Additionally, some barriers prevent the broader use and thorough assessment of social media-based recruitment in clinical and human subjects research (Box 1), e.g., digital media offers us the possibility to measure recruitment efforts in much more robust ways. However, the collection and reporting of data about digital forms of recruitment are still in its infancy. Guidelines for reporting the design, implementation, and results of social media-enabled recruitment methods are needed to allow the learning from existing recruitment strategies and the development of better ones. The lack thereof hampers the development of evidence-based recruitment methods and the ability to reliably compare the effectiveness of recruitment efforts across different social media platforms, disease trials, and populations. Another challenge is posed by the lack of clear guidance to assist researchers and institutional review board members with the use of social media in human subject research in general and clinical research participant recruitment, which affects both investigator-initiated or sponsored research. Concerns may include how to engage with patients on social media directly, how to manage and respond to user comments, how to track and report adverse events shared by users on social media, or how to avoid introducing potential biases within a study. The lack of consistent regulatory guidelines makes it especially challenging to leverage social media-based recruitment for multi-site trials.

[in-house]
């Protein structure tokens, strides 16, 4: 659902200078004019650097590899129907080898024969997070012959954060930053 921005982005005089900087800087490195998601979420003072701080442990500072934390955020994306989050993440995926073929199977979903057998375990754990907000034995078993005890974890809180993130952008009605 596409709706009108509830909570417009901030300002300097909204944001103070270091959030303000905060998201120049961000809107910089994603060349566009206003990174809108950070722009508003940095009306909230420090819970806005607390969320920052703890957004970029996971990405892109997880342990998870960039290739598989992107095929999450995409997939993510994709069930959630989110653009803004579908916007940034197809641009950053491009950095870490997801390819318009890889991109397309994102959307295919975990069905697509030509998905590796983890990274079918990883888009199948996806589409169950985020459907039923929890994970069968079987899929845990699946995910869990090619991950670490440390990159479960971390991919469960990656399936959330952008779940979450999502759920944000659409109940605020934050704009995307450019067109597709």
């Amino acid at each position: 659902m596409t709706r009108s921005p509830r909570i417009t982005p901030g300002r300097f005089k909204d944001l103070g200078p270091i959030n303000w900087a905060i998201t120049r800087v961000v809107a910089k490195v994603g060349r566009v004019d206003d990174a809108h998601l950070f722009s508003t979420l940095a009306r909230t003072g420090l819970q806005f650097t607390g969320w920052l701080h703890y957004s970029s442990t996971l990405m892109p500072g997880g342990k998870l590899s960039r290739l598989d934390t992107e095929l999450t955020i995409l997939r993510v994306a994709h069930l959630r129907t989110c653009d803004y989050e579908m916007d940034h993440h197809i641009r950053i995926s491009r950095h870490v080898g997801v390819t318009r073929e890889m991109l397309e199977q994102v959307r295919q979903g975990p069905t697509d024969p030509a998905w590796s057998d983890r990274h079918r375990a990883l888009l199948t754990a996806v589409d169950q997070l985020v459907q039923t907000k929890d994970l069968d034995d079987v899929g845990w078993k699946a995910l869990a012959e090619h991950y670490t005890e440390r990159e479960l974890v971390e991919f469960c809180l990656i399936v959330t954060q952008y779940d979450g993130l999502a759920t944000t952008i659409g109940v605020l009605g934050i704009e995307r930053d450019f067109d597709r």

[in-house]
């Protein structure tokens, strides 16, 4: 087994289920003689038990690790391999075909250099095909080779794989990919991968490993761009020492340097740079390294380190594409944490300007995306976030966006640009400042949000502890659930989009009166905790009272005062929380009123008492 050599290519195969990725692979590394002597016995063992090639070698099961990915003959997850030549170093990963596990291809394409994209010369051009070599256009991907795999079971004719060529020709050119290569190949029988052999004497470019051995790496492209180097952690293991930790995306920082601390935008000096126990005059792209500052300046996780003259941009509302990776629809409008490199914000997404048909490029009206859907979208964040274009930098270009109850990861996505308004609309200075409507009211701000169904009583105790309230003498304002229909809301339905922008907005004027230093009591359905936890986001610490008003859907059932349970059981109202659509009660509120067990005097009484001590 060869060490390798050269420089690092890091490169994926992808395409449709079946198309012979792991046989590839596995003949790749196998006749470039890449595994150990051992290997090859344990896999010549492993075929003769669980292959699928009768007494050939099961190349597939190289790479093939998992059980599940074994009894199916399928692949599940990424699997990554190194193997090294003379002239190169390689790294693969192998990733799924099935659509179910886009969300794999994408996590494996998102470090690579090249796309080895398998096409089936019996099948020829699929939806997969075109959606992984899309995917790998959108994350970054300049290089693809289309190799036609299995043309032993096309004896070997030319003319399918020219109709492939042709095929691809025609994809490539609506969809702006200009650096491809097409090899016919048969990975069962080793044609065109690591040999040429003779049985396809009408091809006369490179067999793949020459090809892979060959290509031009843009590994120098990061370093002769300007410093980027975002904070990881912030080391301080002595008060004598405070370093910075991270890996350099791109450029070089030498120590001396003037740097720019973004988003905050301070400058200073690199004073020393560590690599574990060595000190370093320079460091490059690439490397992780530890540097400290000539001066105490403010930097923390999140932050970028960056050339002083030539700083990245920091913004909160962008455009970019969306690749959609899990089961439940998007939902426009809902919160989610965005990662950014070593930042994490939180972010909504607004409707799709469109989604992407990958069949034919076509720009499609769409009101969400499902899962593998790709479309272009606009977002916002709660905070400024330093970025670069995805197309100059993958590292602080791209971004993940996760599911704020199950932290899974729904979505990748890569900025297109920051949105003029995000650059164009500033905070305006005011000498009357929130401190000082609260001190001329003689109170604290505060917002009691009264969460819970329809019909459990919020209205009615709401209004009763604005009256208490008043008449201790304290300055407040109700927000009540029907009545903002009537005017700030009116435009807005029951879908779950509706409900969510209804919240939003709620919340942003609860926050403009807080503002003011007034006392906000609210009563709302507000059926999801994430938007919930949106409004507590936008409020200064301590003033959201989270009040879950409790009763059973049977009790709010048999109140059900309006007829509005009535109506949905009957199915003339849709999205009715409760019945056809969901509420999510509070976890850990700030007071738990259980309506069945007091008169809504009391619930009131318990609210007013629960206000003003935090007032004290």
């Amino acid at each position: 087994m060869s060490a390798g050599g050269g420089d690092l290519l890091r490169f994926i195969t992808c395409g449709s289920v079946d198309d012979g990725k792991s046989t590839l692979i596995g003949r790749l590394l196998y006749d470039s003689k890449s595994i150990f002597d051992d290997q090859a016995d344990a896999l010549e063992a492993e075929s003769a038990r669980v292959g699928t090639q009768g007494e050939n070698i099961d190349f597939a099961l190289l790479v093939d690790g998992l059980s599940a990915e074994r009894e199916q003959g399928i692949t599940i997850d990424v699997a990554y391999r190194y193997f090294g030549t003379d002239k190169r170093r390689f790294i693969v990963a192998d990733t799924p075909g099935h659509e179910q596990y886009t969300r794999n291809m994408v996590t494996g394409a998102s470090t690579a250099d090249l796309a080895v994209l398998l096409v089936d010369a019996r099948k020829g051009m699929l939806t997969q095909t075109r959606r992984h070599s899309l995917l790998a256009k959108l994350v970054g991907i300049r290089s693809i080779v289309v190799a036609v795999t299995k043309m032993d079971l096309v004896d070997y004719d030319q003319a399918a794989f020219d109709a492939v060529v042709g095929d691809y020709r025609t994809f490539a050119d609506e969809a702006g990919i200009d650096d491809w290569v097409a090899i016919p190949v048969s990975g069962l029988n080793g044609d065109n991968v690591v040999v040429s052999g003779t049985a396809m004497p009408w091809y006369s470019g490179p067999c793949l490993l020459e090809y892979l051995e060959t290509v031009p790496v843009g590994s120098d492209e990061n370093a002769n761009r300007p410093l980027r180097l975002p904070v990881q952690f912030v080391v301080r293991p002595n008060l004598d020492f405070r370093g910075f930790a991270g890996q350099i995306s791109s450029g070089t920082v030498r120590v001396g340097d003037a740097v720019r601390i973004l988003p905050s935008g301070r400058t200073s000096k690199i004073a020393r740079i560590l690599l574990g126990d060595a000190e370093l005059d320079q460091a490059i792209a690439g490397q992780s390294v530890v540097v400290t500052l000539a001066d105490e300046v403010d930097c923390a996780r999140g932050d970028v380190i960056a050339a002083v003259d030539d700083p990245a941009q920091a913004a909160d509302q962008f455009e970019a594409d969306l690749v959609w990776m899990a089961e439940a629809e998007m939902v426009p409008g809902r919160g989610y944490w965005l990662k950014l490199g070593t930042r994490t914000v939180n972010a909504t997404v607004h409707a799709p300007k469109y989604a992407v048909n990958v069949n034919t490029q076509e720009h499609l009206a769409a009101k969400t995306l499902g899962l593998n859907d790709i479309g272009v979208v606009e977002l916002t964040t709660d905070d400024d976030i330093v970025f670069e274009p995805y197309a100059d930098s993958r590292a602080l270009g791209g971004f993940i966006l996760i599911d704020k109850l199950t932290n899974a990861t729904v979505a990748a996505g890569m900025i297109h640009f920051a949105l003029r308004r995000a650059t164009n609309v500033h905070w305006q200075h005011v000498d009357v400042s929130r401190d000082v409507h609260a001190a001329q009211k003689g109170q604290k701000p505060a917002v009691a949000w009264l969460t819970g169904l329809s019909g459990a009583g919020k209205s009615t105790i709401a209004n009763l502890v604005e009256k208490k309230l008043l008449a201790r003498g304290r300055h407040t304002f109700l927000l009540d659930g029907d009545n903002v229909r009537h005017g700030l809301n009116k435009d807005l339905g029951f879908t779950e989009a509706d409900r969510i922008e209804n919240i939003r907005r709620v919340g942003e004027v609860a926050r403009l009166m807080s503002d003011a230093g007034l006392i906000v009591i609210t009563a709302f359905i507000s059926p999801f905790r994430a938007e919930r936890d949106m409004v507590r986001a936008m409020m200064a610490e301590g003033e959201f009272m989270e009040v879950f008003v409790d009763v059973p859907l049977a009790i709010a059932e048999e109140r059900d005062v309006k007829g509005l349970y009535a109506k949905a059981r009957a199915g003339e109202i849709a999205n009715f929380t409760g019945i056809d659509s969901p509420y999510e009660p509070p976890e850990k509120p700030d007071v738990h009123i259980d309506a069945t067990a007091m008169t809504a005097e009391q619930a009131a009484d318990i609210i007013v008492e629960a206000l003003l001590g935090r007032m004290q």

Box 1

Box 1: Examples of barriers to the broader application and assessment of social media-enabled recruitment, and potential solutions.